“Hey, Bill, why do we blush when we are embarrassed?”

Dear Bashful,

If you're like me–and I've got a feeling in this particular case you are just like me–you blush when you're caught thinking about something private or unresolved, something awkward, or maybe something you're a bit ashamed of. You blush when you're embarrassed. Your face flushes with blood. You can feel it, and those around you can see it.

The science of blushing
When you're caught ashamed or in an awkward position, your body releases a bit of adrenaline. Your heart rate goes up. You breathe faster. And often, blood vessels that deliver blood to your face dilate–they open up or relax a little. More blood than usual flows to the skin of your face, and your face darkens or turns noticeably red.

Some people even have a condition referred to as erythrophobia, fear of reddening. So, there is a connection between your brain and the blood vessels that feed your face. These blood pathways are regulated by your sympathetic nervous system. In this usage, sympathetic refers to nerve signals that your brain generates unconsciously. It's your thoughts that cause these signals to be produced, but you don't consciously think about producing them. Your brain somehow sends signals to your face, based on what someone has said or what you've seen. You blush. The sympathetic nerves involved here are near the center of your spinal cord; it's the same area that controls the organs in your thorax, your chest.

Blushing about blushing
Some people blush very, very easily. And it bugs them. They feel vulnerable. Those who encounter these people may sense that the blushing people are nervous, and that makes a blusher blush even more. Yikes!

People concerned about their blushing sometimes seek psychiatric or psychological help. They may also respond to advertisements for hypnotists that say they can help people stop blushing. In extreme cases, blushers may opt for surgery that apparently reduces one's tendency to blush. Surgeons isolate very thin nerves near the center of the patient's spine and then pinch or even cut the nerves. Most people who undergo this procedure apparently don't blush nearly as much as they did before the surgery. But this sort of radical step may not be all good. Advertisements for the reversal of this type of surgery may indicate that at least some patients aren't happy with the results. People perhaps aren't comfortable when they can't express certain emotions without saying anything.

The power of blushing
Since you're human, you have blushed from time to time. And it's quite reasonable that there are nerves that control blushing. It's also not surprising to realize that blushing is involuntary. We've all felt it. That we can't control it very easily is just part of being a human. But one cannot help but wonder if blushing doesn't have some higher, bigger purpose. If it's powerful enough to make people want to go under a surgeon's knife, it's probably an inherently powerful phenomenon

From an evolutionary standpoint, if blushing were bad for you, it would have killed enough of our predecessors that the tendency to blush would have been eliminated from our human gene pool. People who blushed too often or too forcibly would have somehow been killed and not had babies. Their genes would have disappeared.

How would that have worked? Let's say there was an ancient society in which a man's or woman's ability to advance depended chiefly or strongly on his or her ability to bluff. This would be some society that valued successful gambling or negotiating, perhaps. Well, then, perhaps if a person was frequently caught bluffing easily, because he or she blushed easily, then that man or woman would be left out in the cold, perhaps literally for some ice-age tribes. They wouldn't have a chance to reproduce, and their genes–including the genes that caused them to blush–would be left out in the cold also, without being passed on to another generation.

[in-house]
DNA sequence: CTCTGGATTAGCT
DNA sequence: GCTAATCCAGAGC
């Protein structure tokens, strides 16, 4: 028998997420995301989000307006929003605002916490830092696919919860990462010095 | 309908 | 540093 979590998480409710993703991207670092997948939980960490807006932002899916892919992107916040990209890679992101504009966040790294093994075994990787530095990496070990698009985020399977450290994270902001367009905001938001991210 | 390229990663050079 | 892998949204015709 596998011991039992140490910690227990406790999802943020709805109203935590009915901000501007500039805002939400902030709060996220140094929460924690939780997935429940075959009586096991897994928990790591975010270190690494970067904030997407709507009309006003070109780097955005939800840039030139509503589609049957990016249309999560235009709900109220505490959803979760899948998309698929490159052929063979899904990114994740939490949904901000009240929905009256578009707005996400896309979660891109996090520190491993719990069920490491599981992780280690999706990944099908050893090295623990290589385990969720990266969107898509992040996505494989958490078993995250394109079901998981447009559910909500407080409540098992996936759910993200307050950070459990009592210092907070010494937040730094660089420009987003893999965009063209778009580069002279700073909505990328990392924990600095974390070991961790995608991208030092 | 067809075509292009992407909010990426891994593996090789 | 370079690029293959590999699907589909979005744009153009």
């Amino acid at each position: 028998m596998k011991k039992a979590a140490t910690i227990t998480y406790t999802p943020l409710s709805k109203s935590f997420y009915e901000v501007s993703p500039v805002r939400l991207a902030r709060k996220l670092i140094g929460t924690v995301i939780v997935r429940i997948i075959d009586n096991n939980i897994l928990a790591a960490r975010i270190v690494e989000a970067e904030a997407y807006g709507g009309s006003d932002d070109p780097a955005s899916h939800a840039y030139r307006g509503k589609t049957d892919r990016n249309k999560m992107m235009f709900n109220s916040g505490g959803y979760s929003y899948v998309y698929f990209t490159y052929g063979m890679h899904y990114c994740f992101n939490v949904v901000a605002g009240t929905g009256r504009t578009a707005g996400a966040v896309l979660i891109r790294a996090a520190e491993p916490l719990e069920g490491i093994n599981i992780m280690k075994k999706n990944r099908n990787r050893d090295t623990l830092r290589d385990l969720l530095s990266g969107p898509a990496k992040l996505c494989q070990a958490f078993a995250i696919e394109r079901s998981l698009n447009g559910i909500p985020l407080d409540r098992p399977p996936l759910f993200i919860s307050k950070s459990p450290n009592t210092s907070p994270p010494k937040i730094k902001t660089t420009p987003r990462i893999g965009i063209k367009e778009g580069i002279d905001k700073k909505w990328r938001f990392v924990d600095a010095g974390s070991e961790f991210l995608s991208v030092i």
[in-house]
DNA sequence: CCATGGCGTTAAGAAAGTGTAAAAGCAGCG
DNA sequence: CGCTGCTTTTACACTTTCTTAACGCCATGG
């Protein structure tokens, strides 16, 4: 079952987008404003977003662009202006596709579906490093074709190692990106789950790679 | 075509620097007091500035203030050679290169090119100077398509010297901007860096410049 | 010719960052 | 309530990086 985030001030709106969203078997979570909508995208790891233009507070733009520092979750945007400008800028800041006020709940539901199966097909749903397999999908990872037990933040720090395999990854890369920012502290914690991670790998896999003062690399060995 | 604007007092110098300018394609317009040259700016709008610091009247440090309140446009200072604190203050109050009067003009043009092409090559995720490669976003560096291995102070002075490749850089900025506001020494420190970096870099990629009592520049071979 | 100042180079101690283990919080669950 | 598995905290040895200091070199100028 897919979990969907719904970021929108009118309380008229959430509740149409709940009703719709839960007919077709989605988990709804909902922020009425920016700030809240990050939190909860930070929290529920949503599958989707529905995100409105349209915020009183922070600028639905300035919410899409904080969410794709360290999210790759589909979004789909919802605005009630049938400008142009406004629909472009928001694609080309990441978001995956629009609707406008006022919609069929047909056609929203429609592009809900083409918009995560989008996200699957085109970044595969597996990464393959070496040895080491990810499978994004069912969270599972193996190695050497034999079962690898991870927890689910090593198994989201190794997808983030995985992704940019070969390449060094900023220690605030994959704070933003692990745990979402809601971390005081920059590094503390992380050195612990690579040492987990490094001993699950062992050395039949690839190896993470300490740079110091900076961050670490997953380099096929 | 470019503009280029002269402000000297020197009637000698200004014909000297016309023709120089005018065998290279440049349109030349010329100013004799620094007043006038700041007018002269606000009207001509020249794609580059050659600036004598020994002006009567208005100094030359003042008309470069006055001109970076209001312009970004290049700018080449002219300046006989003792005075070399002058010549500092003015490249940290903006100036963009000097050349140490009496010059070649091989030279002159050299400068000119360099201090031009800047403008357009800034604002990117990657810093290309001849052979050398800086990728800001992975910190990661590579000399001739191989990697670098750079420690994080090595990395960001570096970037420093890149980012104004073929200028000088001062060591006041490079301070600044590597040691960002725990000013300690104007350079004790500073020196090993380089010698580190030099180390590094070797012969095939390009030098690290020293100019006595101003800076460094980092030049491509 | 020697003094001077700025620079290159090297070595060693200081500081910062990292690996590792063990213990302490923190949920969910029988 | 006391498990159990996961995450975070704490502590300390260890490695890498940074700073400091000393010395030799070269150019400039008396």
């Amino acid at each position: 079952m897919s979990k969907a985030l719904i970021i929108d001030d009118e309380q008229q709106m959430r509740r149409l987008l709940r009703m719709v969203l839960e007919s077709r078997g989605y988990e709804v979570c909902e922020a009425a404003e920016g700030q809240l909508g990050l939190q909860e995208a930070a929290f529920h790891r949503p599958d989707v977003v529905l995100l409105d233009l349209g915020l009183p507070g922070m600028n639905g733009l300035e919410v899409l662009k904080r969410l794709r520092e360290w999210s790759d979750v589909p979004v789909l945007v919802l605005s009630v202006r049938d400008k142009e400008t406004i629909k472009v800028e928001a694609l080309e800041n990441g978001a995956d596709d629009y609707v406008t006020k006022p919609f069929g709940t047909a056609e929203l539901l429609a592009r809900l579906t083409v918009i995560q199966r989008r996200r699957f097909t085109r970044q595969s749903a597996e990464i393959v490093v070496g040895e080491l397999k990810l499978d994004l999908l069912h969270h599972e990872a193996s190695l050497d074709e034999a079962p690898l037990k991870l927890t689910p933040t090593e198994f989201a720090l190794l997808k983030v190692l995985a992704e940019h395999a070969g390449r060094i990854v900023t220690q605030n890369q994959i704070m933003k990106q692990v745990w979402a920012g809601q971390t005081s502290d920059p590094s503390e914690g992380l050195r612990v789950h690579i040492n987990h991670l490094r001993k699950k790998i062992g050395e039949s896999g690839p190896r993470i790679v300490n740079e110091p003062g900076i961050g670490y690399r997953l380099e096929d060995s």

Why we blush
Like the members of this hypothetical ancient society, we all have to bluff. We have to have the ability to put extraneous events aside just to get through the week. In the United States, when someone asks, "How are you today?" you usually say, "Fine," even if your dog got hit by a car that morning. Fine? You're miserable; your best friend is in the animal hospital! But often, it's easier to just bluff a little. "I'm fine."

Well, then, are there potential advantages accorded to someone who blushes? When you blush, everyone around you knows that you're embarrassed or being placed in an awkward position. They can decide whether or not to let you slide; they might let you get by with things as they are.

Have you ever accepted invitations to dinner or some other event so that you're double-booked? You accidentally agreed to be in two places at once–on the same evening, perhaps? Humans do it all the time; they're "red-faced." Most of us acknowledge that it happens. We accept your embarrassment and decide whether or not to invite you back again based on other actions or feelings. 

Some of us blush when we're attracted to someone else. If that special someone else catches us looking, well, we're a bit embarrassed. That interesting other knows we're interested. He or she knows our thoughts. And we blush. It can really put the red in a Valentine wish. The downside is that you've lost your advantage of being mysterious. The good side is that he or she knows what's on your mind (or in your heart) without you having to say a thing.

With blushing, we all know about this kind of awkwardness right away. Blushing may be a mechanism that is uncomfortable for the individual, but of great value to the tribe, the community, or society. Why else would it exist? Me blush? I get embarrassed just thinking about it.

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